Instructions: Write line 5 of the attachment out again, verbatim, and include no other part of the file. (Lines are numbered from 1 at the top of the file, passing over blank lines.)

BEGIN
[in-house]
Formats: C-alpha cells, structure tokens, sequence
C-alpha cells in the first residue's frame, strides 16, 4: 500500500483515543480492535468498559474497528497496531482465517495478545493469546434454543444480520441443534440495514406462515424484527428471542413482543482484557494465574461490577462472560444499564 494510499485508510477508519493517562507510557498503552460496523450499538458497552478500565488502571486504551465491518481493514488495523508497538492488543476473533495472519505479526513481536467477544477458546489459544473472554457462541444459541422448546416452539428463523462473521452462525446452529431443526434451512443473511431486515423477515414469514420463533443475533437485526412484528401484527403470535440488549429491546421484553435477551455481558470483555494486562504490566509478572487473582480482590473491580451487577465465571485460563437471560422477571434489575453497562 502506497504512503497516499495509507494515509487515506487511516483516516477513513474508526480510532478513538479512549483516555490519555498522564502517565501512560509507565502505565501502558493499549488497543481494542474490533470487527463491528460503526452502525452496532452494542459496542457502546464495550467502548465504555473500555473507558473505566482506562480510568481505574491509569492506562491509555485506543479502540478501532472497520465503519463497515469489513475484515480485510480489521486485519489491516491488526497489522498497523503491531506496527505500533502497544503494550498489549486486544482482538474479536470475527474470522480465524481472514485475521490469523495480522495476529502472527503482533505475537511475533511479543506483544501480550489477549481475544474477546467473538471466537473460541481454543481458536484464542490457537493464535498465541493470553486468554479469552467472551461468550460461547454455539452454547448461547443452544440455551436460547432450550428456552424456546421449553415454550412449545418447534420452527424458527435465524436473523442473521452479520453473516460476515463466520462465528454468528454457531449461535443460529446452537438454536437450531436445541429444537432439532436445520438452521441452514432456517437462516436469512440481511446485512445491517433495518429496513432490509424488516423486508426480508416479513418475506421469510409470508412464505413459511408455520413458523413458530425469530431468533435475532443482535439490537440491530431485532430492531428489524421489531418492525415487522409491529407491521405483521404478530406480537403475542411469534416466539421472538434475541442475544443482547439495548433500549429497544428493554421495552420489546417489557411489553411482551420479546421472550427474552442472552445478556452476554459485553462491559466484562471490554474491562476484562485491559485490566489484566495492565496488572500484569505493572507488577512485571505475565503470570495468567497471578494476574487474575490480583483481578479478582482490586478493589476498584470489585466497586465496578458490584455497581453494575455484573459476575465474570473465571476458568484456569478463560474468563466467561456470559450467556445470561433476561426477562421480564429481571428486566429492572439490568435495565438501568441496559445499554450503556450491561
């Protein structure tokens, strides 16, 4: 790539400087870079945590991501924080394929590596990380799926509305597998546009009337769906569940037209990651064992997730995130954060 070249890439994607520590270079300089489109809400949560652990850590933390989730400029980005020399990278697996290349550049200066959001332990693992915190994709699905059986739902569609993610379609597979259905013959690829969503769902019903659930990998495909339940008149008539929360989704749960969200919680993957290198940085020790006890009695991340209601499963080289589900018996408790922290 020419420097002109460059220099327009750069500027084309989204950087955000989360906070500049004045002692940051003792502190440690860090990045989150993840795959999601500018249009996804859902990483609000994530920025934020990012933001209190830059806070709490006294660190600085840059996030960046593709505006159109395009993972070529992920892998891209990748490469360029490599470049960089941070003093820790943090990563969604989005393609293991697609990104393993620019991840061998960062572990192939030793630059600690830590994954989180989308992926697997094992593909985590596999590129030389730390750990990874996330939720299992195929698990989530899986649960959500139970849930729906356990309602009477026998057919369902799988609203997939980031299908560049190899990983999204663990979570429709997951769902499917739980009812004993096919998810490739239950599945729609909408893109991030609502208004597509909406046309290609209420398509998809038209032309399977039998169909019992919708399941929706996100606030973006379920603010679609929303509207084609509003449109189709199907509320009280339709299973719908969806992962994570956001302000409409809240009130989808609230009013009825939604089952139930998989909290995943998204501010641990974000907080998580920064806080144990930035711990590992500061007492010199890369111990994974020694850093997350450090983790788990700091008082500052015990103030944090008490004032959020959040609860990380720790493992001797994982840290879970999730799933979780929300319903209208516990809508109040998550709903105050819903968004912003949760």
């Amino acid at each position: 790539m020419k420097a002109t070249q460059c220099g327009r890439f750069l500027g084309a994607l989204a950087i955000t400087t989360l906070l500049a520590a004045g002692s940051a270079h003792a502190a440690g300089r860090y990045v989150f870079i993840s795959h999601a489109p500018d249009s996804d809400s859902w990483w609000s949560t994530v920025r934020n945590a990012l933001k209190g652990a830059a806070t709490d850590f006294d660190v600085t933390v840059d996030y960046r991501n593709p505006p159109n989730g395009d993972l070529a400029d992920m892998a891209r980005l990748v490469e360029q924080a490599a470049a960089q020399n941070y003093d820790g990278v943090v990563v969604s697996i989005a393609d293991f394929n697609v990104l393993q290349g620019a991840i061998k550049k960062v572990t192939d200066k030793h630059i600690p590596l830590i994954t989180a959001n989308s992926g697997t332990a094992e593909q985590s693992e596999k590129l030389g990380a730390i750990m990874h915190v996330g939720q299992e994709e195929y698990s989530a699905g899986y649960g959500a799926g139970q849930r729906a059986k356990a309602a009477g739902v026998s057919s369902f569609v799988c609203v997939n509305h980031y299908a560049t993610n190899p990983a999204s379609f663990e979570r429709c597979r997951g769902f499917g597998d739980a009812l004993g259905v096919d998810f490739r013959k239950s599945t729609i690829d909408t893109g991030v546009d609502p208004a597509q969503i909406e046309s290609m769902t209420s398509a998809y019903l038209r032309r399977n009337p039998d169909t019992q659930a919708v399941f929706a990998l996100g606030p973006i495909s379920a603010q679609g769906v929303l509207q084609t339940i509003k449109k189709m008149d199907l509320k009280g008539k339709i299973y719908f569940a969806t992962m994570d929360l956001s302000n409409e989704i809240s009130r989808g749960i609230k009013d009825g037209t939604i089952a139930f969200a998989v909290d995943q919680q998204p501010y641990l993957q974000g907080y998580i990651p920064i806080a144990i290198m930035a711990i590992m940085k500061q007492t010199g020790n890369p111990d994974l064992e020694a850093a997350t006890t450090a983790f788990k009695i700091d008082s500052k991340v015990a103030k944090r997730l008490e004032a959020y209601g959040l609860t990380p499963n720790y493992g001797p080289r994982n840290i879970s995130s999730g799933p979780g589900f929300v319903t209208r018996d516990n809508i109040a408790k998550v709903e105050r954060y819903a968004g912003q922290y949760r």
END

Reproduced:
């Amino acid at each position: 790539m020419k420097a002109t070249q460059c220099g327009r890439f750069l500027g084309a994607l989204a950087i955000t400087t989360l906070l500049a520590a004045g002692s940051a270079h003792a502190a440690g300089r860090y990045v989150f870079i993840s795959h999601a489109p500018d249009s996804d809400s859902w990483w609000s949560t994530v920025r934020n945590a990012l933001k209190g652990a830059a806070t709490d850590f006294d660190v600085t933390v840059d996030y960046r991501n593709p505006p159109n989730g395009d993972l070529a400029d992920m892998a891209r980005l990748v490469e360029q924080a490599a470049a960089q020399n941070y003093d820790g990278v943090v990563v969604s697996i989005a393609d293991f394929n697609v990104l393993q290349g620019a991840i061998k550049k960062v572990t192939d200066k030793h630059i600690p590596l830590i994954t989180a959001n989308s992926g697997t332990a094992e593909q985590s693992e596999k590129l030389g990380a730390i750990m990874h915190v996330g939720q299992e994709e195929y698990s989530a699905g899986y649960g959500a799926g139970q849930r729906a059986k356990a309602a009477g739902v026998s057919s369902f569609v799988c609203v997939n509305h980031y299908a560049t993610n190899p990983a999204s379609f663990e979570r429709c597979r997951g769902f499917g597998d739980a009812l004993g259905v096919d998810f490739r013959k239950s599945t729609i690829d909408t893109g991030v546009d609502p208004a597509q969503i909406e046309s290609m769902t209420s398509a998809y019903l038209r032309r399977n009337p039998d169909t019992q659930a919708v399941f929706a990998l996100g606030p973006i495909s379920a603010q679609g769906v929303l509207q084609t339940i509003k449109k189709m008149d199907l509320k009280g008539k339709i299973y719908f569940a969806t992962m994570d929360l956001s302000n409409e989704i809240s009130r989808g749960i609230k009013d009825g037209t939604i089952a139930f969200a998989v909290d995943q919680q998204p501010y641990l993957q974000g907080y998580i990651p920064i806080a144990i290198m930035a711990i590992m940085k500061q007492t010199g020790n890369p111990d994974l064992e020694a850093a997350t006890t450090a983790f788990k009695i700091d008082s500052k991340v015990a103030k944090r997730l008490e004032a959020y209601g959040l609860t990380p499963n720790y493992g001797p080289r994982n840290i879970s995130s999730g799933p979780g589900f929300v319903t209208r018996d516990n809508i109040a408790k998550v709903e105050r954060y819903a968004g912003q922290y949760r």